Skepticism and a Kitten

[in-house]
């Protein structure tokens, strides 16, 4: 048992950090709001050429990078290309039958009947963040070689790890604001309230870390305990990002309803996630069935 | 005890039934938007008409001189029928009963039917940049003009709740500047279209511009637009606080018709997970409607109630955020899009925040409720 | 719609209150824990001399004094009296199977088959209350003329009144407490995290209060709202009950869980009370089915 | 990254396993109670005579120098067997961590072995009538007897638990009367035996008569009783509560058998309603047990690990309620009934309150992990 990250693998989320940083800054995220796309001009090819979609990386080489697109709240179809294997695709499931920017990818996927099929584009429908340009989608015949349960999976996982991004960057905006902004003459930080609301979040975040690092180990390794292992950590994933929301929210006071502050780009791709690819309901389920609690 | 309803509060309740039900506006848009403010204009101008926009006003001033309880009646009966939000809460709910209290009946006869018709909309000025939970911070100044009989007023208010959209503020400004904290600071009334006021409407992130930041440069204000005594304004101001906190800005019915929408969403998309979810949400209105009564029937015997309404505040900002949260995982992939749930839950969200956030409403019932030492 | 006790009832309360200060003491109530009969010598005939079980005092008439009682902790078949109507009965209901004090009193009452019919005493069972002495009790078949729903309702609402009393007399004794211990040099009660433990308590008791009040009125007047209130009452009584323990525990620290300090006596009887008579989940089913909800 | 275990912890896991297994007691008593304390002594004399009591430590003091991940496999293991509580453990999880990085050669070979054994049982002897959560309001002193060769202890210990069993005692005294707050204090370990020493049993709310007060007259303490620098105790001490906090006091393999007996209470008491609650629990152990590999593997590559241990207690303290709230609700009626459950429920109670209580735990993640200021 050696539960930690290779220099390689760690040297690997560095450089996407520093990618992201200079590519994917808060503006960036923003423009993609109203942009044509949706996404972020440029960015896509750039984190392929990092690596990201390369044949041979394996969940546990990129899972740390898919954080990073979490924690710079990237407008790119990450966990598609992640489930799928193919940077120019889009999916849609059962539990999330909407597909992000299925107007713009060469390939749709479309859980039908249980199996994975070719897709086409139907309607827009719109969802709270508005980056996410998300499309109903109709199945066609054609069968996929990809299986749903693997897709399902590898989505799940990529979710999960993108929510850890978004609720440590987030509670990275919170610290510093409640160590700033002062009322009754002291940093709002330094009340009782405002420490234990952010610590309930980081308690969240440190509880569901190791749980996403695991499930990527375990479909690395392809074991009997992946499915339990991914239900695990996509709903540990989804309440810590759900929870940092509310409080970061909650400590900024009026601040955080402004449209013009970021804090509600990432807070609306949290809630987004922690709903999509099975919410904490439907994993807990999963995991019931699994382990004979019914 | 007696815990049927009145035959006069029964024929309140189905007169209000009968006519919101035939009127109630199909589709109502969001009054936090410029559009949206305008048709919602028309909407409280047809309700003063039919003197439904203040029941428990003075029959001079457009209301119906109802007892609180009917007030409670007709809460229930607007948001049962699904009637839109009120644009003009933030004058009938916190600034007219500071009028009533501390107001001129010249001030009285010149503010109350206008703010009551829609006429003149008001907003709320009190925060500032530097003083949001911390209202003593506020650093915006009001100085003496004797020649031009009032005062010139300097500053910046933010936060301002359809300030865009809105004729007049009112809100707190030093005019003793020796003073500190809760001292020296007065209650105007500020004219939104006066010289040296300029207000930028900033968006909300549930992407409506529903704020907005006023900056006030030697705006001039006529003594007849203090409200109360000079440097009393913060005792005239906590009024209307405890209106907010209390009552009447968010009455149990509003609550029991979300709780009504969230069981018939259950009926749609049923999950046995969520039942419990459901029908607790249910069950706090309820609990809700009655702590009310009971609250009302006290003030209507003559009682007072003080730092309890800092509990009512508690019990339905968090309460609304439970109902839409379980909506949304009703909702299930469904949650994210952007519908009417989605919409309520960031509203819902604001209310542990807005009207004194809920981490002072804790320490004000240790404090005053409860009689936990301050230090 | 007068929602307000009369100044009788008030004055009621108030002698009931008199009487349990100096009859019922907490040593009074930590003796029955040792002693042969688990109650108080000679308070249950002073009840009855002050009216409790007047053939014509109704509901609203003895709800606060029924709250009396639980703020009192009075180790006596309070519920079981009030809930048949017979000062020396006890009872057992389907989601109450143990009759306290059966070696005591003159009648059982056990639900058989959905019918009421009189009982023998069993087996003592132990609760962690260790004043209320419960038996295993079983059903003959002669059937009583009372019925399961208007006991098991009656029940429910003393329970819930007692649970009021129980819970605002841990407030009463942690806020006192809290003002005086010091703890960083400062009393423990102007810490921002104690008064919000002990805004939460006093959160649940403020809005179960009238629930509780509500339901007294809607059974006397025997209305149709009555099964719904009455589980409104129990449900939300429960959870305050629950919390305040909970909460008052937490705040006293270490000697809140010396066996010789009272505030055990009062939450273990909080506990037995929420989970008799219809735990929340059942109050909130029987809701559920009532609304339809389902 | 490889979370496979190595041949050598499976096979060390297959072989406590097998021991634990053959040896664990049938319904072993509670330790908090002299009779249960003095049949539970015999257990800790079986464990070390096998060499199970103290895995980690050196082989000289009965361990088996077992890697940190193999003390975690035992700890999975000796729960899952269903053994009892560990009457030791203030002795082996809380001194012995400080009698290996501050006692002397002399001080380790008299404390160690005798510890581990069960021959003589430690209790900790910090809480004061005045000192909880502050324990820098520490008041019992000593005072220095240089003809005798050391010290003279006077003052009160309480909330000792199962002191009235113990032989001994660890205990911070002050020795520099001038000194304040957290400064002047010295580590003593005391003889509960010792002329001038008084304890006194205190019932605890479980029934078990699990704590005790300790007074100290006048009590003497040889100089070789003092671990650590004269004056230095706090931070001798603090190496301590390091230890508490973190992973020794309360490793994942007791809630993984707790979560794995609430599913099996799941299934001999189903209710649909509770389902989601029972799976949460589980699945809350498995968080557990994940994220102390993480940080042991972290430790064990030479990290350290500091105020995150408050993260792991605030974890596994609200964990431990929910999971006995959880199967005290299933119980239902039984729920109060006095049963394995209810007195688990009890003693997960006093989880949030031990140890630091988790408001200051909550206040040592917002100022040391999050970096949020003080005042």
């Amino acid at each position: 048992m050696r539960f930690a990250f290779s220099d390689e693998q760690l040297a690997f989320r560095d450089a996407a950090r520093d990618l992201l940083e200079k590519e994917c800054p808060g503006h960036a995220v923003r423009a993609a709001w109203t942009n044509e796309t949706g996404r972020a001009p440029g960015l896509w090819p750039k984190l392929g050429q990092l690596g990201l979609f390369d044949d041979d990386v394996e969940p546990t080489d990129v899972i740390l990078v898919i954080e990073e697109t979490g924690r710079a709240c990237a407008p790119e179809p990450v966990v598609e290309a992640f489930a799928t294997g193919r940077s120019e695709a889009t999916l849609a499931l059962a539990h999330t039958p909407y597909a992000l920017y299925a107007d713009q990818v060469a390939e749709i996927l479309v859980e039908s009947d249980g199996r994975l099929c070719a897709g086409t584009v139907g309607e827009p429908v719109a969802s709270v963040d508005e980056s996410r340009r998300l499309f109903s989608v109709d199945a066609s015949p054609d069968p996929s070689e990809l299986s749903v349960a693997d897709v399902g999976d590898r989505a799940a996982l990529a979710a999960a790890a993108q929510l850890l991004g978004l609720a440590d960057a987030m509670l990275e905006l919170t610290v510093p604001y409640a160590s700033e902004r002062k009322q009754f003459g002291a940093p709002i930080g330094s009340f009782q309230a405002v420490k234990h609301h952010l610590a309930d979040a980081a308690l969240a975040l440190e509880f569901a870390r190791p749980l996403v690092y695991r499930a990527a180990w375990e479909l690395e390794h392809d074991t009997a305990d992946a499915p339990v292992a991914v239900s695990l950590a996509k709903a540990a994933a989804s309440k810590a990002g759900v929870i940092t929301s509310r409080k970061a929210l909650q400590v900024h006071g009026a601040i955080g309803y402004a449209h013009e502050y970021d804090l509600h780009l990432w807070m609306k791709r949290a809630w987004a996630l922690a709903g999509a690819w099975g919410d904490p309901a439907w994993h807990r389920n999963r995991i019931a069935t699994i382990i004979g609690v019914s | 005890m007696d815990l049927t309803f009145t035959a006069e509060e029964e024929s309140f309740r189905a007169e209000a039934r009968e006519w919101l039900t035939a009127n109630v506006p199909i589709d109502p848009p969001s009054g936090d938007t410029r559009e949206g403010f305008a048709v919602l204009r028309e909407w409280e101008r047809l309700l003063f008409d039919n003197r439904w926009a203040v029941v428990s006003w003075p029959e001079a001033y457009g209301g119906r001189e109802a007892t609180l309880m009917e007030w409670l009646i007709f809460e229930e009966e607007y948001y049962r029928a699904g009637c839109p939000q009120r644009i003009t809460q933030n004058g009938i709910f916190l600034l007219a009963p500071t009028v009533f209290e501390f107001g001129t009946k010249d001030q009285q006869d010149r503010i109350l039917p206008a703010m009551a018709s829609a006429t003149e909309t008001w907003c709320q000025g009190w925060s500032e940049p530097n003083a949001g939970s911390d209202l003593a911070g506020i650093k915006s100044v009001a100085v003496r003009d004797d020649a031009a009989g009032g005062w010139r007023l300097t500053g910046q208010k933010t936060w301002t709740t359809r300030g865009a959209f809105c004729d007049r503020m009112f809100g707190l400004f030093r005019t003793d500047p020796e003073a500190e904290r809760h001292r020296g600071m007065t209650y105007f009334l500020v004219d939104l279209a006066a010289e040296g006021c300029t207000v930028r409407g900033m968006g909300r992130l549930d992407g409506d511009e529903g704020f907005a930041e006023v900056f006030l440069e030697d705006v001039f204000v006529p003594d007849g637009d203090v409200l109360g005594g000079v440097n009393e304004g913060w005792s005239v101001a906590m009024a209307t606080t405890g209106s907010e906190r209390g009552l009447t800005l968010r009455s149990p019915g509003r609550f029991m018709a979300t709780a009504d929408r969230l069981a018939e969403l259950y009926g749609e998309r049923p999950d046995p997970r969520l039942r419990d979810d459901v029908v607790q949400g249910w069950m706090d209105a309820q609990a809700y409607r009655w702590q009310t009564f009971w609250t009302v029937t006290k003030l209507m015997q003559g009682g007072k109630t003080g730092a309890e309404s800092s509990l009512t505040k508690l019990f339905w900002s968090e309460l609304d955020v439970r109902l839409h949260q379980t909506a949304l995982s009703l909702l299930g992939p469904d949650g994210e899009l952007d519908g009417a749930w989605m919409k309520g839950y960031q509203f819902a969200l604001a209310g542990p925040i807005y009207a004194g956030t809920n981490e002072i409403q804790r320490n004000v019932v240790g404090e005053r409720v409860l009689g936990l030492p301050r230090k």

A black and white kitten showed up in my garden a week or so ago. It was clearly wild and we started feeding it. I was thinking about skepticism at the time and certainly not connecting the two things. Yesterday I went out the front door to drive over to the Biltmore to play some tennis and saw the kitten under my car. I made a point of shooing it away before I drove off,  as I often do with my own cats. I made very sure it was no longer under the car. I drove over to the Biltmore and played for an hour. When I got back to my car I noticed a very similar stray kitten in the parking lot near my car. I formed two hypotheses: one, that the kitten from my house had somehow traveled over to the Biltmore (a mile and half away) for some unaccountable reason; the other, that this was another kitten from the litter from which “my” kitten had come. For a moment I had thought it was just another black and white kitten bearing no close relation to “mine”–but closer inspection convinced me otherwise. On reflection, I decided that it was impossible that it just walked over to the Biltmore as I was heading there; so I settled for the same-litter hypothesis. I expected to see the kitten in my garden when I got back, but it had been raining and that usually sends them into hiding for a while. I didn’t see it, even a couple of hours later. I had a conversation with my wife in which she mentioned on occasion on which a stray cat had climbed up into her father’s car engine. Then it struck me, but only as a wild hypothesis: this little animal had inserted itself in the bottom of the car engine and stayed there till I had driven to my destination. That meant lodging itself behind two hot pipes, close to the road, as I drove at fairly high speed. As I thought about it, I realized this had to be the correct explanation. I have been back twice to the Biltmore to look for it and seen nothing. Nor has it returned to my garden. The improbable had happened. But what struck me, epistemologically, is that, given the evidence I had, I formed the firm belief that, by coincidence, a kitten from the same litter was over at the Biltmore–I could see no alternative. But I was dead wrong; the correct explanation had not even occurred to me. This is the kind of thing that encourages radical types of skepticism. Not a brain in a vat in this case but a cat in an undercarriage. There is a good lesson here, too, about the perils of jumping to conclusions.